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I have two machines which have the same set of users on each. I have a script on one machine that I want to change the password on both machines.

So, I generate a random password, then hash it, and pass it to the usermod command, like this:

usermod -p PASSWORD_HASH USER
ssh REMOTE_USER@REMOTE_HOST sudo usermod -p PASSWORD_HASH USER

The REMOTE_USER has privileges to execute that command using sudo without requiring a password.

The outcome of this is that the password is successfully changed on the local machine, which I can verify immediately by attempting:

su USER

I also checked the /etc/shadow file, and it appears that the hash is indeed stored correctly.

However, if I jump over to the other machine and attempt to login as USER there, I can't get in. I get an authentication error. If I log in on the remote machine with superuser privileges and check the /etc/shadow file, the password hash is totally garbled and doesn't make any sense.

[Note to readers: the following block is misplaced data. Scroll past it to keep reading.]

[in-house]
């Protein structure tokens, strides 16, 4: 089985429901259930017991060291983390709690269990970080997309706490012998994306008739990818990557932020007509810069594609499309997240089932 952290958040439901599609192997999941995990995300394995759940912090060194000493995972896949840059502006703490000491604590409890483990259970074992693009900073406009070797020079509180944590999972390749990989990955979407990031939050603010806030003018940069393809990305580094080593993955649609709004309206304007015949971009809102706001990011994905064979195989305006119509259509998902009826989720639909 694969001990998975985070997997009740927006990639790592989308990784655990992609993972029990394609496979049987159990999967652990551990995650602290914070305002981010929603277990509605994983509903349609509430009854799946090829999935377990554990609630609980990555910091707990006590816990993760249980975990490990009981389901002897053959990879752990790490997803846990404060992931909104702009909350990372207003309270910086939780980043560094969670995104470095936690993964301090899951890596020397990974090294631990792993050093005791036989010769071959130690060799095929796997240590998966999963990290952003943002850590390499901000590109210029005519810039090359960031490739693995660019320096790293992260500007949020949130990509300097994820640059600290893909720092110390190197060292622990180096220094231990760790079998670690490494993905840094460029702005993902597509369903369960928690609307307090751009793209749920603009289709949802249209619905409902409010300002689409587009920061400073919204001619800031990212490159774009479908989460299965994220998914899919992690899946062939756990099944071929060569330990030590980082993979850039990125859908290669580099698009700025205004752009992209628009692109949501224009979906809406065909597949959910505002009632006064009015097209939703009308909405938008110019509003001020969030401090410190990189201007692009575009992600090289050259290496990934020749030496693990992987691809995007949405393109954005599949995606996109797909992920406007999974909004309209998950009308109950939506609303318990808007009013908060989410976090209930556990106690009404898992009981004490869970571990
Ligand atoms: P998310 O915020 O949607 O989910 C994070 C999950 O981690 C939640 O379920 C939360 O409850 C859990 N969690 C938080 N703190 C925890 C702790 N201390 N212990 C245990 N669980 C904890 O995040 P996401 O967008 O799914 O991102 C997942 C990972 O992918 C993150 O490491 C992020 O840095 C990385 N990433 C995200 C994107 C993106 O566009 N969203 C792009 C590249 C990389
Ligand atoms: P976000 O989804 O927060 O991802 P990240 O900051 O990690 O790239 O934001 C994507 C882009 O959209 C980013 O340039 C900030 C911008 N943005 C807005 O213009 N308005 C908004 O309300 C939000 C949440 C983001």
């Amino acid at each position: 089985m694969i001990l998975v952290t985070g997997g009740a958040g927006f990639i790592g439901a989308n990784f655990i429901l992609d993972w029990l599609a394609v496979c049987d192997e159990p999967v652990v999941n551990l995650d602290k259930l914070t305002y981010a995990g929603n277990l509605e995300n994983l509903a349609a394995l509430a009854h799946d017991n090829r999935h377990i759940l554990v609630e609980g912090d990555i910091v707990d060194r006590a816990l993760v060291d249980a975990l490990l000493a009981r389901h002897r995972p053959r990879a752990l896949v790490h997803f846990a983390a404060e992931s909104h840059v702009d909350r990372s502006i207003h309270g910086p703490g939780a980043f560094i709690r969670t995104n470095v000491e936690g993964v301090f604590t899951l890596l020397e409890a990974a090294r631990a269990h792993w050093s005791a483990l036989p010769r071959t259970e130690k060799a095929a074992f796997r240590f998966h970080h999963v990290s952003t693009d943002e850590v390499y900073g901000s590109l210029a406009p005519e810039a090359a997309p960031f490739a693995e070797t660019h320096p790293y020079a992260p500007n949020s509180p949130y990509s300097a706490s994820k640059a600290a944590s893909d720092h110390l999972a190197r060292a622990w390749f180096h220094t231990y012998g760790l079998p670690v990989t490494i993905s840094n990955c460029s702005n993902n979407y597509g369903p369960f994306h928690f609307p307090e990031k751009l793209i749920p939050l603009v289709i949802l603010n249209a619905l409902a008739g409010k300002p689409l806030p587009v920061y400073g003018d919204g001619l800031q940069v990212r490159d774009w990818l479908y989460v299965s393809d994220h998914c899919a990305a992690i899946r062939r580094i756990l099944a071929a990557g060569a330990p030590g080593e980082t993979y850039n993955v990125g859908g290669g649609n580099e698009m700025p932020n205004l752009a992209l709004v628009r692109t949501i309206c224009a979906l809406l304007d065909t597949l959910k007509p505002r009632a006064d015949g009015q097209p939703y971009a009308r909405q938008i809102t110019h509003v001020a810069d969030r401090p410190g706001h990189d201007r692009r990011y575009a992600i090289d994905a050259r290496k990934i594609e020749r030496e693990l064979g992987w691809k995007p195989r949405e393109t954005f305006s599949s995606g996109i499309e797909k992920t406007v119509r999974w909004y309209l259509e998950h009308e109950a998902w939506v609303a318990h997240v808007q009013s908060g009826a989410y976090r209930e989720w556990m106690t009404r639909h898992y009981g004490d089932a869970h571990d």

However, if, while on that remote machine, I execute the exact same command without going over ssh, using

sudo usermod -p PASSWORD_HASH USER

Then everything works just fine.

My question:

Is there some detail here I'm missing that is causing the usermod command NOT to work over ssh for some reason?

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See this related answer. In short, SSH passes whatever follows it as a string, not as a list of arguments, so enclose it in quotes. And you may want to insert a && before that last sudo.

  • Perfect, thank you. I quoted and escaped the entire command passed to ssh and everything works now. – Jared Brandt Aug 17 '16 at 21:44

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